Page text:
W5: Object Oriented Programming topics (OOP)

W6: More OOP 






Sep 22



Oct 6



Oct 13

MIDTERM EXAM

 
MIDTERM in-class, during lecture 

W7: More OOP (Inheritance), Unit Project 1 (UP1) begins
 


Oct 20

Data Science / Machine Learning 1
 
2

Lectures

W8: Data Visualization, Probability - some basic concepts, Data Science basics

W9: Machine Learning basics, Supervised & Unsupervised Learning, Feature Vectors,
KNN Classification,
K-Means Clustering


Lecture References
 
Guttag [MIT text]:
 
Chapter 11 (Plotting in Python)
Chapter 12 (Probability & Stats)
Chapter 16 (Advanced Stats)
Chapter 19 (Machine Learning)



W8: Plotting recap, Probability, Random Walks, UP2 begins

W9: ML topics followup, UP3: Part 1

 


Oct 27
 


Nov 3

Data Science / Machine Learning 2
 
2

Lectures

W10: Machine Learning: advanced topics, Linear Perceptron

W11: Deep Learning, Artificial Neural Networks


Lecture References

Goodfellow, Courville & Bengio [MIT]: Deep Learning 

Chapter 1 (Introduction)
Chapter 2 (Linear Algebra)
Chapter 5 (ML Concepts)
Chapter 6 (Feedforward Networks)



W10: Sockets, UNIX, UP3: Part 2

W11: Presentation Projects (PP) intro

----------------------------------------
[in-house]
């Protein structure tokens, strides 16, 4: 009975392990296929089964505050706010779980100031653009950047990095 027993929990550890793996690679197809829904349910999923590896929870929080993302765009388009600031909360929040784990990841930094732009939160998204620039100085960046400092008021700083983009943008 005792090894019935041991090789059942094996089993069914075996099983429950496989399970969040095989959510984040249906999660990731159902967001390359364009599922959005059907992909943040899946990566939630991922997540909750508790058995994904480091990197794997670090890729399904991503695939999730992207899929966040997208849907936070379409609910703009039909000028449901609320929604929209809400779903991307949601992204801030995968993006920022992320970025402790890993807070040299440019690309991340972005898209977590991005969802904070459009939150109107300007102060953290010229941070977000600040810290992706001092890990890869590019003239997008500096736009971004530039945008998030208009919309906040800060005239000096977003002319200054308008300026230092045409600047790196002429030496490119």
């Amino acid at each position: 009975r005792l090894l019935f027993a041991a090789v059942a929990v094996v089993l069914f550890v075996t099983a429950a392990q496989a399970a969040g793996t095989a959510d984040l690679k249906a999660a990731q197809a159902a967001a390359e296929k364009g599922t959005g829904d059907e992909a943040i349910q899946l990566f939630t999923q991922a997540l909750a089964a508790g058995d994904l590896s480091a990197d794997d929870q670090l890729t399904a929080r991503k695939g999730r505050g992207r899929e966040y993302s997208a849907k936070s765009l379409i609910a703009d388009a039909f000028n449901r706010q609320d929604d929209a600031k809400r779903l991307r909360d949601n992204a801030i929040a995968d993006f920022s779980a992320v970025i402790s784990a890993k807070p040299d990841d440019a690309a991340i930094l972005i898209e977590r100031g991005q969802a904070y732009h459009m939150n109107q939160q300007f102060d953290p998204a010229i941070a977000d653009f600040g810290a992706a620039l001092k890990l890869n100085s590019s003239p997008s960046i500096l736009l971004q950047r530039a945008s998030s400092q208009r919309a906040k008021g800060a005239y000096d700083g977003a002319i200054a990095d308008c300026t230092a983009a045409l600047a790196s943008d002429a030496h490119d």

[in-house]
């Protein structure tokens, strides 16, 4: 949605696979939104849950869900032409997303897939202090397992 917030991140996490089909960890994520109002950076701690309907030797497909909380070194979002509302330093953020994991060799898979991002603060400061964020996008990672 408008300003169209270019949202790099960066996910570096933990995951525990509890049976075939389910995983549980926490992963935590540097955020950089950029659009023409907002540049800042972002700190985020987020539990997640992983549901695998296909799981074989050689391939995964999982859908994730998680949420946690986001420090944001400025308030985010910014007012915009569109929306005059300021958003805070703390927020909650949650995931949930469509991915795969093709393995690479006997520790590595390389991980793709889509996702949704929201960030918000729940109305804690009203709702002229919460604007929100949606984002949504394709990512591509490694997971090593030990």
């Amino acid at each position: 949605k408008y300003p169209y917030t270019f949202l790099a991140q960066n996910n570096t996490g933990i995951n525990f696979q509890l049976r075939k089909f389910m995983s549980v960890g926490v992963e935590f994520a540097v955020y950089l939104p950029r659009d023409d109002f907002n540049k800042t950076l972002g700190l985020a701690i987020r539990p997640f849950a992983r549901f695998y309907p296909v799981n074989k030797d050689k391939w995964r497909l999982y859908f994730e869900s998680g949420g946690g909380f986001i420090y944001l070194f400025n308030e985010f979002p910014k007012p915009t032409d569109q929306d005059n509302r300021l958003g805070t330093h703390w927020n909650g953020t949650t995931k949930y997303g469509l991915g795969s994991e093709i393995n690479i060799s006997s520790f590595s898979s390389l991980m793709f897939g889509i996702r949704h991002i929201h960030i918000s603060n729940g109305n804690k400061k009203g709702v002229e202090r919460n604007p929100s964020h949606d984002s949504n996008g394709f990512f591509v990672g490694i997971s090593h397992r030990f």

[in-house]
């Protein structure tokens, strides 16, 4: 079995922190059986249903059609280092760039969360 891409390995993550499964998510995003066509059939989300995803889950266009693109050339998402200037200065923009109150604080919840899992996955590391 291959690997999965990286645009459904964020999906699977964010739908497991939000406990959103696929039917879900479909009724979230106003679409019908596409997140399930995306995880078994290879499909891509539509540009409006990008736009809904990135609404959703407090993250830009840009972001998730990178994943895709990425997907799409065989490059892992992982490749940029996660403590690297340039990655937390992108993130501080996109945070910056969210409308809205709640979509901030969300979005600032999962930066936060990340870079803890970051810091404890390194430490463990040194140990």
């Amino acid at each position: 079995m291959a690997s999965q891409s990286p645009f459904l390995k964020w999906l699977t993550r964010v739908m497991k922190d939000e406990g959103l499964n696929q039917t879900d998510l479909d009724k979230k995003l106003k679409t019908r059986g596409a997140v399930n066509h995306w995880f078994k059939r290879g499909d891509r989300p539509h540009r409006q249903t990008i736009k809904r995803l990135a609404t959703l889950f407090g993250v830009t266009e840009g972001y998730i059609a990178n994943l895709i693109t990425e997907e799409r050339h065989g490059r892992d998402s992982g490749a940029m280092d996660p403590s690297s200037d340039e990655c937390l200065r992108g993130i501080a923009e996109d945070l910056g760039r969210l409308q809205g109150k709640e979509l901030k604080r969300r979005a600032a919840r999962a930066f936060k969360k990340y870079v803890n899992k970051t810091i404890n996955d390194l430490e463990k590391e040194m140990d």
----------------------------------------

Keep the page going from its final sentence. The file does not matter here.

Nov 10


Nov 17

Artificial Intelligence
 
1

W12: Artificial Intelligence - select topics, Reinforcement Learning


W12: PP - more details 
 
 
Nov 24

Big Data
 
1

W13: Distributed Systems, Metcalfe's Law, Amdahl's Law,
special topics (cyber-security), lecture material review


W13: PPs continue

 
Dec 1

Presentation Project
 
1

W14: Student Presentations (PPs)

W14: ICS wrap up, student showcase, advanced topics, more resources


 
Dec 8

We move progressively from the basic flow of a program and its supporting building blocks (e.g. hardware/architecture/system software), to the framing and practice of computational thinking, important data science concepts, and finally to the modern and complex world where all things are connected and concurrent. There is also a (very) brief introduction to the field of Artificial Intelligence. 




Unit Projects (UPs)

We will demystify something we use everyday, by actually building one ourselves: a multi-user chat that can, when needed, even read Shakespeare poems back to you. The system will be built incrementally, with two building blocks (group membership and indexing), and finally integrated into a complete whole.

It must be done individually, and there will be time to work on it (on-site) during the lab days (i.e. Thursdays), with the help of the lab instructor. This ensures that every student gets close supervision, and has a working chat system at the end of the term. It is likely that we will ask students to help tutor each other!





Presentation Projects (PPs)

The chat system acts as a communication substrate, on top of which the students are to implement additional functionality. For example:

  • Adding rudimentary encryption to protect against eavesdropping 
  • Adding some form of an anti-corruption system to protect against noise during communication